|Publication number||US4947094 A|
|Application number||US 07/077,701|
|Publication date||Aug 7, 1990|
|Filing date||Jul 23, 1987|
|Priority date||Jul 23, 1987|
|Publication number||07077701, 077701, US 4947094 A, US 4947094A, US-A-4947094, US4947094 A, US4947094A|
|Inventors||Robert D. Dyer, Eugene A. Eschbach, Jeffrey W. Griffin, Michael A. Lind, Erville C. Buck, Roger L. Buck|
|Original Assignee||Battelle Memorial Institute|
|Export Citation||BiBTeX, EndNote, RefMan|
|Patent Citations (6), Referenced by (60), Classifications (11), Legal Events (6)|
|External Links: USPTO, USPTO Assignment, Espacenet|
Current methods of directional control of automated guided vehicles generally rely on tracking an electromagnetically radiating wire buried in the factory or warehouse floor. This wire emanates a low frequency (less than 10 KHz) electromagnetic signal which is received by an antenna (or antennas) installed on the end(s) of the truck. Via a differential sensing scheme, the guidance control control attempts to maintain the truck centered on the floor wire. A schematic representation of this type of guidance system appears in FIG. 1. In a given factory installation, there may be numerous track wires, each operating at a different frequency to allow alternative steering paths over the floor area. End points and path junctures are generally sensed with truck-mounted magnetic reed switches. Permanent magnets are buried in the floor at juncture points to activate these switches.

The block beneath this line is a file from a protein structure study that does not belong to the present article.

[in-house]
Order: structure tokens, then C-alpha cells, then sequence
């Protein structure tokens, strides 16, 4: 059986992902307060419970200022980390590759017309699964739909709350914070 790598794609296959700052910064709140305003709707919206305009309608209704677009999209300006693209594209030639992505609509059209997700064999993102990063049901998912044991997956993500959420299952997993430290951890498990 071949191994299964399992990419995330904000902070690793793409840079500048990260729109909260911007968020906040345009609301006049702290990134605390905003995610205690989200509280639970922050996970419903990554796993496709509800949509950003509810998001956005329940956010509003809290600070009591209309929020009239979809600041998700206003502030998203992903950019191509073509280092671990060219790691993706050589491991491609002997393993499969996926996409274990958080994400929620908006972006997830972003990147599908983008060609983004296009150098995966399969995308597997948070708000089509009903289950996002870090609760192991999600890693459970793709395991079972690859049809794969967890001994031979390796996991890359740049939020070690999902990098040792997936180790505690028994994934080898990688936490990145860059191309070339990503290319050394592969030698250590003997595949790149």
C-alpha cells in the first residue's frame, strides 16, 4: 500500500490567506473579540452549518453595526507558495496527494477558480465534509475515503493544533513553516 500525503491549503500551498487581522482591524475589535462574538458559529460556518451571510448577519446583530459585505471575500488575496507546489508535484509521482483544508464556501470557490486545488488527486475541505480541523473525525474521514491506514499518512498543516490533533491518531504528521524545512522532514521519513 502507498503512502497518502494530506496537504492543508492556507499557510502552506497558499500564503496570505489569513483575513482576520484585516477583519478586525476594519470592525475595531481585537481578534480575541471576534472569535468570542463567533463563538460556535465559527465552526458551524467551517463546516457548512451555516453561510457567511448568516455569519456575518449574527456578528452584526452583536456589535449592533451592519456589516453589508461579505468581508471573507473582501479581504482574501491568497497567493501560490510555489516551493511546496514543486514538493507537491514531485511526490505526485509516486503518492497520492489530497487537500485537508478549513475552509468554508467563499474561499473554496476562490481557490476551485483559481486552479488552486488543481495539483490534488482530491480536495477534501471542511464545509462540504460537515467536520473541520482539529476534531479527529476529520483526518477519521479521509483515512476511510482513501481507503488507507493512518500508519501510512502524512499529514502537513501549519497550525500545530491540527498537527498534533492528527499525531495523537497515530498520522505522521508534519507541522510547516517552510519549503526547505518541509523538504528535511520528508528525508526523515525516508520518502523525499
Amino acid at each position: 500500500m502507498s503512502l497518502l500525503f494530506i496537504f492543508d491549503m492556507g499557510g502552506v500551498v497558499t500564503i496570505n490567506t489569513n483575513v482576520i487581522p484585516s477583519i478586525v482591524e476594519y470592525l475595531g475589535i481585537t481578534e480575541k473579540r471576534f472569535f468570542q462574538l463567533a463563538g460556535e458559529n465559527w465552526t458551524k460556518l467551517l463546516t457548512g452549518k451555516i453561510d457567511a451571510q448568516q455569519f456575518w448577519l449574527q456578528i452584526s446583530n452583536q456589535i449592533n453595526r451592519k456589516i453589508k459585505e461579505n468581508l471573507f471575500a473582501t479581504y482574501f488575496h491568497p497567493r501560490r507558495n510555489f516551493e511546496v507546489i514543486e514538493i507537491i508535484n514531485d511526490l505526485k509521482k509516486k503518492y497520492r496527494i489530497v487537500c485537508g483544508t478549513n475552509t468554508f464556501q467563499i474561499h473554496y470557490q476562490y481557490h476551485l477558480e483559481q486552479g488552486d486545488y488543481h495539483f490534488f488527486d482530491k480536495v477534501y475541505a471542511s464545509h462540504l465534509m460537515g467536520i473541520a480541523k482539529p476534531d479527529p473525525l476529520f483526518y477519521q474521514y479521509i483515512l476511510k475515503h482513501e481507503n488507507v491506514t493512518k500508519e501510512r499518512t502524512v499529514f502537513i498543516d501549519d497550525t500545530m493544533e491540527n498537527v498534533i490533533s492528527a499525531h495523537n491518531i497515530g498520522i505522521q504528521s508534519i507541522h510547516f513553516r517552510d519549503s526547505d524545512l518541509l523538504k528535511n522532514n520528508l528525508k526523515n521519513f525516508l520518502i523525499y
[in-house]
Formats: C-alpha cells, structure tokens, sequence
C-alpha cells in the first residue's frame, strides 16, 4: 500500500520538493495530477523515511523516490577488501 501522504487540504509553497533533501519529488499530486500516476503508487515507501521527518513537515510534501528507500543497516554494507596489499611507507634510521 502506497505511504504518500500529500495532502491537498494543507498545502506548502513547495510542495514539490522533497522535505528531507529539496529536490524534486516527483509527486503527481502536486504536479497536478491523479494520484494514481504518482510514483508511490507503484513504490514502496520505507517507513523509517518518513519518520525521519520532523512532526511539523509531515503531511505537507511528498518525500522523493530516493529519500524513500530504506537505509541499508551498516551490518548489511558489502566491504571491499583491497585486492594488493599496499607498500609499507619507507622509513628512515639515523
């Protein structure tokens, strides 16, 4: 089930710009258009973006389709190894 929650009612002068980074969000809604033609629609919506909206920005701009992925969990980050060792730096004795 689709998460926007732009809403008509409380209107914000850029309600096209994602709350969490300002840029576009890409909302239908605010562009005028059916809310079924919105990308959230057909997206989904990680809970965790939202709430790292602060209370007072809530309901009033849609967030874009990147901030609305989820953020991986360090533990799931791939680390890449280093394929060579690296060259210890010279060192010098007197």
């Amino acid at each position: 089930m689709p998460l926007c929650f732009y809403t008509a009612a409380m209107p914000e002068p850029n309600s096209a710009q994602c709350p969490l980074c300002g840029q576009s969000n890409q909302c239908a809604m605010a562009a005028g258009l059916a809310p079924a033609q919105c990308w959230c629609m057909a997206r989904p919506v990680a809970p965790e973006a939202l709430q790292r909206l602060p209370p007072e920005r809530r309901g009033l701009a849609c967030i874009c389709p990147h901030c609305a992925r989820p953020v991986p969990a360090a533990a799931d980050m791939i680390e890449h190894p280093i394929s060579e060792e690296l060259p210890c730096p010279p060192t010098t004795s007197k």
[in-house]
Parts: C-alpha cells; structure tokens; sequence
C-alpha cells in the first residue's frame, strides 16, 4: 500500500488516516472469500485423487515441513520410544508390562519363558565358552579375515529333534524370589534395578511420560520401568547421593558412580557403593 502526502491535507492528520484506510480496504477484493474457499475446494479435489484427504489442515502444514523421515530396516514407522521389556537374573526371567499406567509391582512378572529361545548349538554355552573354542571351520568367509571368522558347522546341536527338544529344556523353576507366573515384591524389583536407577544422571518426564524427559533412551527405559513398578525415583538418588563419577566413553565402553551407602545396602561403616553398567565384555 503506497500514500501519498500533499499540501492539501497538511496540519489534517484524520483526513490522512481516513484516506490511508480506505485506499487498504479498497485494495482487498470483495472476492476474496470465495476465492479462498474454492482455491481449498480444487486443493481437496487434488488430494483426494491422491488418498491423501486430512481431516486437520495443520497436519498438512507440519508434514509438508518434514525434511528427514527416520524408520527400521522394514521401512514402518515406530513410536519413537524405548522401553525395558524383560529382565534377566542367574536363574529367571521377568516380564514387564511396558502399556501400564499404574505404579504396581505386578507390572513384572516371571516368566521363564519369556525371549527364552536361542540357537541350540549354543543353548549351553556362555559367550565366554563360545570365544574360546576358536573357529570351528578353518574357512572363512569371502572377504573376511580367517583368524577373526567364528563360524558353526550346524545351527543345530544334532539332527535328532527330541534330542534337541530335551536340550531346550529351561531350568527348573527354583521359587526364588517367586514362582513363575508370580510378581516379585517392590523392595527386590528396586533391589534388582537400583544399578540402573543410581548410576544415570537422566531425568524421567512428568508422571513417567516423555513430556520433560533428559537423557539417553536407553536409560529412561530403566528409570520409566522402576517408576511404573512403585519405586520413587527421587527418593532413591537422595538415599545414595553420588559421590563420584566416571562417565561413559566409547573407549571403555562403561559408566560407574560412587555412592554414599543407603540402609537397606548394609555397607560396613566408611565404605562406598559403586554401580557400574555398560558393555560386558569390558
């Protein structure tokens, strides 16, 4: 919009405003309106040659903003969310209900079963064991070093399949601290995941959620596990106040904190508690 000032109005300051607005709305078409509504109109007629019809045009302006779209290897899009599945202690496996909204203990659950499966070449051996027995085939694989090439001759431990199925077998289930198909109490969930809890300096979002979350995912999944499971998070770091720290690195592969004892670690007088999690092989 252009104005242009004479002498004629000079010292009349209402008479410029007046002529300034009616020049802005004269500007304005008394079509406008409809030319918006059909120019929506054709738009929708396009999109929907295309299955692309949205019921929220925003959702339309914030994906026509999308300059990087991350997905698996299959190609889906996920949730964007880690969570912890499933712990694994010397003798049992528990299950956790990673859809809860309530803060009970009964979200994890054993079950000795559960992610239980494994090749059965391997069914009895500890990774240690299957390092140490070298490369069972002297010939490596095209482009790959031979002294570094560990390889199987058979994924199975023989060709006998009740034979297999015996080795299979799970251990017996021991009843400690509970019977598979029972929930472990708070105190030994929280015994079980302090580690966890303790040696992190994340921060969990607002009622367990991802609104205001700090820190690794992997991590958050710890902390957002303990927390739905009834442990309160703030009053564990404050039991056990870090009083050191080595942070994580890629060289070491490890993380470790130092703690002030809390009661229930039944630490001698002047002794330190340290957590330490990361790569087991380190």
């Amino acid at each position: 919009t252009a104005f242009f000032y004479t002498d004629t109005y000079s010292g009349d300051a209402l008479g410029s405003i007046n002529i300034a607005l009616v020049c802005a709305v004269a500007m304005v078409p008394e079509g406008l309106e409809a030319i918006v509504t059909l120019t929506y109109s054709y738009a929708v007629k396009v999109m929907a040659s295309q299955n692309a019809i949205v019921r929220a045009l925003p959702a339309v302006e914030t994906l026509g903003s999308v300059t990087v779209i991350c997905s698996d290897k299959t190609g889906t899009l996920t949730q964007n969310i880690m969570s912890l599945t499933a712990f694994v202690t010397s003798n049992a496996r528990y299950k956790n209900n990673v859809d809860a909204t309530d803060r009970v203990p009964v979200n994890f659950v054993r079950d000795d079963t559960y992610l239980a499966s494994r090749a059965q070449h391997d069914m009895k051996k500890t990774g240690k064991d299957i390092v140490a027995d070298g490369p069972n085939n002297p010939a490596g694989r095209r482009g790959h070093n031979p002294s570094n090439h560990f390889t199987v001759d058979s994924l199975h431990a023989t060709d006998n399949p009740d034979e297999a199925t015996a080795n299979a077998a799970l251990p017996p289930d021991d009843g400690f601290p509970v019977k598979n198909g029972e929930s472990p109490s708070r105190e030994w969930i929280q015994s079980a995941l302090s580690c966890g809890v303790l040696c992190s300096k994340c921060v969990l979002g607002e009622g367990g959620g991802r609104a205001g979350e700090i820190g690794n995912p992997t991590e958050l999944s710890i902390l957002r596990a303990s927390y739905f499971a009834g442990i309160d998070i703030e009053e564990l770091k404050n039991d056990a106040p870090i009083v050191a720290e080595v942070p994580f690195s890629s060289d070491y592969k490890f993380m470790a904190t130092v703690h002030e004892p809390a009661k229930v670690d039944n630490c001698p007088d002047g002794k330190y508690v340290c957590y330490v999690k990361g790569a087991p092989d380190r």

The current wire-based guidance systems have inherent shortcomings. These shortcomings arise primarily from the requirement that the wire be buried in the factory or warehouse floor. This operation necessitates cleaning the concrete, marking the wire layout, cutting slots for the wires, installing the wires, sealing the slot with epoxy, and testing the system for continuity. This methodology is labor intensive, expensive, and is not amenable to alteration without a major effort. Also, since AGV technology is generally linked to flexible manufacturing systems, this inherent lack of adaptability is a major shortcoming. If the installation is in an existing warehouse, the task becomes even more difficult (and expensive) since the installation must usually be performed concurrent with normal warehousing operations.